What is it with all these exclamation points in anime titles lately anyway?
OP: “Sparkling Daydream” by ZAQ
When the respective projects were announced by Kyoto Animation, there was some consensus – and it’s one I tended to share – that Hyouka would be the safer, less ambitious series, right in KyoAni’s sweet spot, while Chuunibyou would be the edgier and riskier show. I’m reluctant to jump to too many conclusions after one episode, especially because my experience with Hyouka itself is that if I’d made up my mind after the premiere, I would have had a very inaccurate (and not positive enough) impression of what the series was. I’m blogging the premiere, though, so I obviously can’t know what’s going to happen – and at this moment, it’s Chuunibyou that seems like the series that fits the KyoAni template better.
I’ve been interested in seeing what KyoAni would do with this premise as soon as I heard about it. Based on a LN series by Torako, the title refers to “Second-Year Middle-School Disease” – effectively, the period when teenagers have delusions of grandeur and come to believe that the world revolves around them and their weird ideas. It’s a funny concept to begin with, and a good basis for an anime – and the premiere is funny. At least some of the time, anyway – though I confess that for all the visual and aural noise it makes, it didn’t end up making all that much of an impression on me.
KyoAni, as they always do, has gathered the usual suspects – director Ishihara Tatsuya (Air, Clannad), Animation Director/Character Designer Ikeda Kazumi (everything KyoAni has done, pretty much), etc. I once described KyoAni as being trapped in a box of their own creation, and while Hyouka (mostly) escaped that box, it’s always a risk with any new KyoAni show. And while the premise of Chuunibyou sounds very edgy, in the end the first episode amounted to the antics of some enormously kawaii tenth-graders as they did cute things. That’s hardly a revolution for KyoAni, and it remains to be seen how closely future developments will hew to the party line. Just as reliably you can count on any KyoAni show looking great, and this one does – though for me it lacked the lush beauty and subtle visual creativity of the Hyouka premiere. You can also count on beautifully shot and inventive OP and ED sequences, though the OP here is a bit too seizure-inducingly busy for my tastes.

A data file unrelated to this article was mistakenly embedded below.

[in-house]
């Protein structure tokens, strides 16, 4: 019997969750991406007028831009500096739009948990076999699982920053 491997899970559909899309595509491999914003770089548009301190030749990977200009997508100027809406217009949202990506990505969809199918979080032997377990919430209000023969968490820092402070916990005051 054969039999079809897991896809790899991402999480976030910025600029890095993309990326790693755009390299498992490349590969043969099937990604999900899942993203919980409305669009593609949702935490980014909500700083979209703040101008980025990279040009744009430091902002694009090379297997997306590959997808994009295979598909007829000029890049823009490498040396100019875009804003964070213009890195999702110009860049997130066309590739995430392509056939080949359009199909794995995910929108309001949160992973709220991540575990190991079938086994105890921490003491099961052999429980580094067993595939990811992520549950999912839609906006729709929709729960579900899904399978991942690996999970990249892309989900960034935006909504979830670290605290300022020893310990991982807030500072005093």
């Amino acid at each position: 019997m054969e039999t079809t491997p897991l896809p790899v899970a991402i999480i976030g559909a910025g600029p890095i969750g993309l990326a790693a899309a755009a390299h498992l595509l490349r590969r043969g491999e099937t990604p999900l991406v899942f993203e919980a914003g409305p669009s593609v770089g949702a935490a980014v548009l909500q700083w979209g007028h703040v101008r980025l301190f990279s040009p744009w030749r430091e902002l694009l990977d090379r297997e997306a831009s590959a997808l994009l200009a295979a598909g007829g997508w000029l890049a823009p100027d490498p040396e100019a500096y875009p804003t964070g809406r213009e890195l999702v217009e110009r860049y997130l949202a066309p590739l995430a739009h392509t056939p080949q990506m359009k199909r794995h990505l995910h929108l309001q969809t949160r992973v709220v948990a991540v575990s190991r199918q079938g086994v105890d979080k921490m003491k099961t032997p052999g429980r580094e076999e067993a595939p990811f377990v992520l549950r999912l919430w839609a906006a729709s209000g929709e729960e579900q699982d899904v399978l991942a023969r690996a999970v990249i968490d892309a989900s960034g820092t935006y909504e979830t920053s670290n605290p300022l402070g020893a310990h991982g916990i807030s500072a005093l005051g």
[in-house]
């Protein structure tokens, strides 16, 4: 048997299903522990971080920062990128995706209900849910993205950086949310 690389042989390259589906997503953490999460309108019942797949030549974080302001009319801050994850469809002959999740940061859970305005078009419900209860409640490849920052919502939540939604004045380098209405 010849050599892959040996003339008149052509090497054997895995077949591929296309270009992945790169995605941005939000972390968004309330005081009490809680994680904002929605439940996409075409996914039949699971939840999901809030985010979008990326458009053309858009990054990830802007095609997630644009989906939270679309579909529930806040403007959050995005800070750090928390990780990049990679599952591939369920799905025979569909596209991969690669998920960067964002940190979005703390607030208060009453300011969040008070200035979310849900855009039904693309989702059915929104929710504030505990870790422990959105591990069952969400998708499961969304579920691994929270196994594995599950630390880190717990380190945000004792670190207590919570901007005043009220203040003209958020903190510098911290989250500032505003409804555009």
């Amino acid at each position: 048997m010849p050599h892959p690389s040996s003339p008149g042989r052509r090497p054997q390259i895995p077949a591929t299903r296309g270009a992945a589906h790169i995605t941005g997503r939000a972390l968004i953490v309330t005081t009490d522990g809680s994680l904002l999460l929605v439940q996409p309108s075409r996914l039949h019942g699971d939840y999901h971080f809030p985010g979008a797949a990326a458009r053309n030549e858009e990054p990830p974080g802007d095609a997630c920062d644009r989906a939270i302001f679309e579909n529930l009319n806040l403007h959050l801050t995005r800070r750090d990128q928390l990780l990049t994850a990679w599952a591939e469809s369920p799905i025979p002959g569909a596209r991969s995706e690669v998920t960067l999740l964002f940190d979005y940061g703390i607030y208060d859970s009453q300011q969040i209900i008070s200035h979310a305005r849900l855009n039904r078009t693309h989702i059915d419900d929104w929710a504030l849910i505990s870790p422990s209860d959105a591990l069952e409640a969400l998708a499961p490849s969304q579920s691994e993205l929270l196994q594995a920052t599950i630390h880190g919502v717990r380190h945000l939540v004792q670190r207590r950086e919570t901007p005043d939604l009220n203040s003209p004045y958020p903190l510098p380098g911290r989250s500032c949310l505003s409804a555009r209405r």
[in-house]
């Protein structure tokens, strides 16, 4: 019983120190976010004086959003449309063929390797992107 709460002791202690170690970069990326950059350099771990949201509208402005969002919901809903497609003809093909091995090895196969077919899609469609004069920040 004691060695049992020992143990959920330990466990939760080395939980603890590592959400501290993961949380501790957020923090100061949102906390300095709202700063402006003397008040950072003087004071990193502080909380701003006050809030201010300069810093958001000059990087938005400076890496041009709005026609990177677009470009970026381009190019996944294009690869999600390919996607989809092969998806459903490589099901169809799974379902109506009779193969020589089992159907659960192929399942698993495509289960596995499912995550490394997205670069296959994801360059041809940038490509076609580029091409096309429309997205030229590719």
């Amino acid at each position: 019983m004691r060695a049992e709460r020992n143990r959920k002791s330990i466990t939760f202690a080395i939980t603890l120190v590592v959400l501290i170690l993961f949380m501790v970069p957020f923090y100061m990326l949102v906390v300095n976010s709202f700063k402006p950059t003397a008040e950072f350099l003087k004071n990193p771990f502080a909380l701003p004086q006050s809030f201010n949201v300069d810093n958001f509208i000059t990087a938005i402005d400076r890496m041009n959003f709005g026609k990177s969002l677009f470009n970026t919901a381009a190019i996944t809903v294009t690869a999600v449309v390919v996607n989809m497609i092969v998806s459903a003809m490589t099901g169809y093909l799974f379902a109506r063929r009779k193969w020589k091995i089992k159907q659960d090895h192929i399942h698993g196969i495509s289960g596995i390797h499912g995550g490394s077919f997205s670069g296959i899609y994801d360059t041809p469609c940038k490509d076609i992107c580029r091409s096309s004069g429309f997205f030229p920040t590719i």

My initial reaction when I saw the promo shots of main character Togashi Yuuta (Fukuyama Jun) was that he looked more interesting as the chuunibyou-afflicted middle-schooler who wore a cloak and carried a sword than as the plain yogurt tenth-grader desperate to put his past behind him and fit in. And indeed, he is substantially less interesting than classmate Takanashi Rikka (Uchida Maaya) who still suffers from the affliction, wearing a Misaki Mei-styled eye patch to cover her (colored-contact-enhanced) “wicked eye”, which gives her powers of divination (and his mother and sisters seem to think the old Yuuta was a lot more interesting, too). It’s a sort of twist, I suppose, to have the boring male harem lead be so blatantly trying to be boring, and I enjoyed the fact that Rikka’s antics were borne completely of her delusion, and any discomfort she caused Yuuta was strictly unintentional. She’s a lot to take, dangerously close to moe for moe’s sake, and I don’t know if she’ll wear well. But she seems to have a good heart and that will buy some patience with me.
There are a bunch of other girls who will become major players soon enough, though only class idol Nibutani Shinka (Akasaki Chinatsu) makes much of a dent in the opener. We also have the classic KyoAni goofus male friend, Isshiki Makoto (Houshi Souchirou). KyoAni made a big deal of wanting newer faces for the female roles here, but it’s too bad they’ve made no such effort with the males, recycling old standards far too long in the tooth to play convincing 16 year-olds. I’m a big fan of FukuJun – his work in Natsuyuki Rendezvous might be the best of his career, and he’s hilarious in Shirokuma Café – but I just can’t buy him in these kiddo roles anymore. He sounds like a guy at a party pretending he’s his son while telling a joke.
The Hyouka experience certainly advises patience here. To be honest the funniest moment of the episode for me was the pre-open narration, which referred to chuunibyou as “Adorable yet dreadful” – a most apt description. There are some nice moments with Rikka’s unintentional torture of Yuuta and the animation is excellent, but the premiere felt far more generic and generically KyoAni than I’d hoped based on the premise. There’s potential here, and I’ll certainly give Chuunibyou some time to realize it, though it really does feel – so far – like another KyoAni venture aimed at shoving as much kawaii down the audience’s gullet in 22 minutes as humanly possible.
ED: “Inside Identity” by Maaya Uchida, Chinatsu Akasaki, Azumi Asakura , and Sumire Uesaka